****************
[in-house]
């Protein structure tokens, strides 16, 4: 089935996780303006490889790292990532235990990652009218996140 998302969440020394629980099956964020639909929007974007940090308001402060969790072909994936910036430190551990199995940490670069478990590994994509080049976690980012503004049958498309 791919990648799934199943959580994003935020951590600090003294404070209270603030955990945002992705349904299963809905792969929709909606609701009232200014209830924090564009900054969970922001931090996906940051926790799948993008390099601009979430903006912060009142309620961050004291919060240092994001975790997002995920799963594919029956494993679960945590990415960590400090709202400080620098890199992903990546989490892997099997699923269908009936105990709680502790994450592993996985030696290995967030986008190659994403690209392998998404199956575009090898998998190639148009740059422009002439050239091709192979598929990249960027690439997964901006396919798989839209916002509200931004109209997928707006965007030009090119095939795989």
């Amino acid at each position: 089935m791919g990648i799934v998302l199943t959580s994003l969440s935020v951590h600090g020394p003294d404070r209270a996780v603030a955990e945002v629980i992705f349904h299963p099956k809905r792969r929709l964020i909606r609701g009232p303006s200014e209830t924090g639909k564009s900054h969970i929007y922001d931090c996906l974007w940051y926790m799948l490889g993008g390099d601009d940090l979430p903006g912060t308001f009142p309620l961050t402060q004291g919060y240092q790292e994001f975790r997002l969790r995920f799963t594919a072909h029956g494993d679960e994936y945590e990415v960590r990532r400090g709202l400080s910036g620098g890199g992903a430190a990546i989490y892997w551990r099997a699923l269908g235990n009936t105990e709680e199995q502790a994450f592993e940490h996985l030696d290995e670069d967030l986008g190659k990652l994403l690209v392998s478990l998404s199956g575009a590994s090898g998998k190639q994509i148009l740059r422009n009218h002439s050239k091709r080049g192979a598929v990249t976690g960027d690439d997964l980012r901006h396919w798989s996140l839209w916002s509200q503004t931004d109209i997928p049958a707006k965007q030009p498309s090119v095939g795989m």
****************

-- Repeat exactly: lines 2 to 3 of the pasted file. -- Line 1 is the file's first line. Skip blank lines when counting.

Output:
């Protein structure tokens, strides 16, 4: 089935996780303006490889790292990532235990990652009218996140 998302969440020394629980099956964020639909929007974007940090308001402060969790072909994936910036430190551990199995940490670069478990590994994509080049976690980012503004049958498309 791919990648799934199943959580994003935020951590600090003294404070209270603030955990945002992705349904299963809905792969929709909606609701009232200014209830924090564009900054969970922001931090996906940051926790799948993008390099601009979430903006912060009142309620961050004291919060240092994001975790997002995920799963594919029956494993679960945590990415960590400090709202400080620098890199992903990546989490892997099997699923269908009936105990709680502790994450592993996985030696290995967030986008190659994403690209392998998404199956575009090898998998190639148009740059422009002439050239091709192979598929990249960027690439997964901006396919798989839209916002509200931004109209997928707006965007030009090119095939795989």
């Amino acid at each position: 089935m791919g990648i799934v998302l199943t959580s994003l969440s935020v951590h600090g020394p003294d404070r209270a996780v603030a955990e945002v629980i992705f349904h299963p099956k809905r792969r929709l964020i909606r609701g009232p303006s200014e209830t924090g639909k564009s900054h969970i929007y922001d931090c996906l974007w940051y926790m799948l490889g993008g390099d601009d940090l979430p903006g912060t308001f009142p309620l961050t402060q004291g919060y240092q790292e994001f975790r997002l969790r995920f799963t594919a072909h029956g494993d679960e994936y945590e990415v960590r990532r400090g709202l400080s910036g620098g890199g992903a430190a990546i989490y892997w551990r099997a699923l269908g235990n009936t105990e709680e199995q502790a994450f592993e940490h996985l030696d290995e670069d967030l986008g190659k990652l994403l690209v392998s478990l998404s199956g575009a590994s090898g998998k190639q994509i148009l740059r422009n009218h002439s050239k091709r080049g192979a598929v990249t976690g960027d690439d997964l980012r901006h396919w798989s996140l839209w916002s509200q503004t931004d109209i997928p049958a707006k965007q030009p498309s090119v095939g795989m």